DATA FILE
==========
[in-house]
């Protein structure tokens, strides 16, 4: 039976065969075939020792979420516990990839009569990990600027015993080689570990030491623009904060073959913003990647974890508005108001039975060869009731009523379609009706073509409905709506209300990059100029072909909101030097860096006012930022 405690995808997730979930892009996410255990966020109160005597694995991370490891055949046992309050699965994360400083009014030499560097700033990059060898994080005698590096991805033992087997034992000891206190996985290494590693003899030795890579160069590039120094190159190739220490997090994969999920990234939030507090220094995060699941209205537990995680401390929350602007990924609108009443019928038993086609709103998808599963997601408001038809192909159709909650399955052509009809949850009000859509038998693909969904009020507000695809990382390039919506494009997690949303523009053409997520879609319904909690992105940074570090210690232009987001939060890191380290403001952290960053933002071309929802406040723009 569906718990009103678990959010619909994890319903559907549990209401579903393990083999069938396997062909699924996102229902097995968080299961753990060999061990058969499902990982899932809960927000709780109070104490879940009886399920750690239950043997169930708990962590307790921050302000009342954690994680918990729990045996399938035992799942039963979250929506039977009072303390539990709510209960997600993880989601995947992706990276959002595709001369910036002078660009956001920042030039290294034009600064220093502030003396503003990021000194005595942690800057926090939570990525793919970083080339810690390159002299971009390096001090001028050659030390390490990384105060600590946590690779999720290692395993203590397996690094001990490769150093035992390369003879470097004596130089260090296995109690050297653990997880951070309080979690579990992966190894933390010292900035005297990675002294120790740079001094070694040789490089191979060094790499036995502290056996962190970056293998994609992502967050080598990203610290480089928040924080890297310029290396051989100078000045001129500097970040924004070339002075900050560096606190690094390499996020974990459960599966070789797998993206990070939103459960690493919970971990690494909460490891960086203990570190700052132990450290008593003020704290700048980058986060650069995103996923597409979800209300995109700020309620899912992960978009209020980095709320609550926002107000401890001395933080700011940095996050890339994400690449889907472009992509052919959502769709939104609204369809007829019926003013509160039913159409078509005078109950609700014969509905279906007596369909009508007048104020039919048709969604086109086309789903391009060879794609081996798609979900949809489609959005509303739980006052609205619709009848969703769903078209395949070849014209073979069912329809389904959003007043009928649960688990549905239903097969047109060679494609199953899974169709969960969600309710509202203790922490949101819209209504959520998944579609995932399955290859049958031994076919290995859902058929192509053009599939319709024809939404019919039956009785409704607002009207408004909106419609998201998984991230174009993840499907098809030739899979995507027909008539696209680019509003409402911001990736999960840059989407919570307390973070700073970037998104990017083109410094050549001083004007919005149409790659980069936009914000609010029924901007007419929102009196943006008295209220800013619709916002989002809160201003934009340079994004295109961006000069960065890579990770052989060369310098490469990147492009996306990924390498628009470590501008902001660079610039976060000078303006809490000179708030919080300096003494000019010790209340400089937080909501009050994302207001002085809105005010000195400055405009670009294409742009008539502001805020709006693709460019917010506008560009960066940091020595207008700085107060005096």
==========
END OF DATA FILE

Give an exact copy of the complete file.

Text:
[in-house]
């Protein structure tokens, strides 16, 4: 039976065969075939020792979420516990990839009569990990600027015993080689570990030491623009904060073959913003990647974890508005108001039975060869009731009523379609009706073509409905709506209300990059100029072909909101030097860096006012930022 405690995808997730979930892009996410255990966020109160005597694995991370490891055949046992309050699965994360400083009014030499560097700033990059060898994080005698590096991805033992087997034992000891206190996985290494590693003899030795890579160069590039120094190159190739220490997090994969999920990234939030507090220094995060699941209205537990995680401390929350602007990924609108009443019928038993086609709103998808599963997601408001038809192909159709909650399955052509009809949850009000859509038998693909969904009020507000695809990382390039919506494009997690949303523009053409997520879609319904909690992105940074570090210690232009987001939060890191380290403001952290960053933002071309929802406040723009 569906718990009103678990959010619909994890319903559907549990209401579903393990083999069938396997062909699924996102229902097995968080299961753990060999061990058969499902990982899932809960927000709780109070104490879940009886399920750690239950043997169930708990962590307790921050302000009342954690994680918990729990045996399938035992799942039963979250929506039977009072303390539990709510209960997600993880989601995947992706990276959002595709001369910036002078660009956001920042030039290294034009600064220093502030003396503003990021000194005595942690800057926090939570990525793919970083080339810690390159002299971009390096001090001028050659030390390490990384105060600590946590690779999720290692395993203590397996690094001990490769150093035992390369003879470097004596130089260090296995109690050297653990997880951070309080979690579990992966190894933390010292900035005297990675002294120790740079001094070694040789490089191979060094790499036995502290056996962190970056293998994609992502967050080598990203610290480089928040924080890297310029290396051989100078000045001129500097970040924004070339002075900050560096606190690094390499996020974990459960599966070789797998993206990070939103459960690493919970971990690494909460490891960086203990570190700052132990450290008593003020704290700048980058986060650069995103996923597409979800209300995109700020309620899912992960978009209020980095709320609550926002107000401890001395933080700011940095996050890339994400690449889907472009992509052919959502769709939104609204369809007829019926003013509160039913159409078509005078109950609700014969509905279906007596369909009508007048104020039919048709969604086109086309789903391009060879794609081996798609979900949809489609959005509303739980006052609205619709009848969703769903078209395949070849014209073979069912329809389904959003007043009928649960688990549905239903097969047109060679494609199953899974169709969960969600309710509202203790922490949101819209209504959520998944579609995932399955290859049958031994076919290995859902058929192509053009599939319709024809939404019919039956009785409704607002009207408004909106419609998201998984991230174009993840499907098809030739899979995507027909008539696209680019509003409402911001990736999960840059989407919570307390973070700073970037998104990017083109410094050549001083004007919005149409790659980069936009914000609010029924901007007419929102009196943006008295209220800013619709916002989002809160201003934009340079994004295109961006000069960065890579990770052989060369310098490469990147492009996306990924390498628009470590501008902001660079610039976060000078303006809490000179708030919080300096003494000019010790209340400089937080909501009050994302207001002085809105005010000195400055405009670009294409742009008539502001805020709006693709460019917010506008560009960066940091020595207008700085107060005096």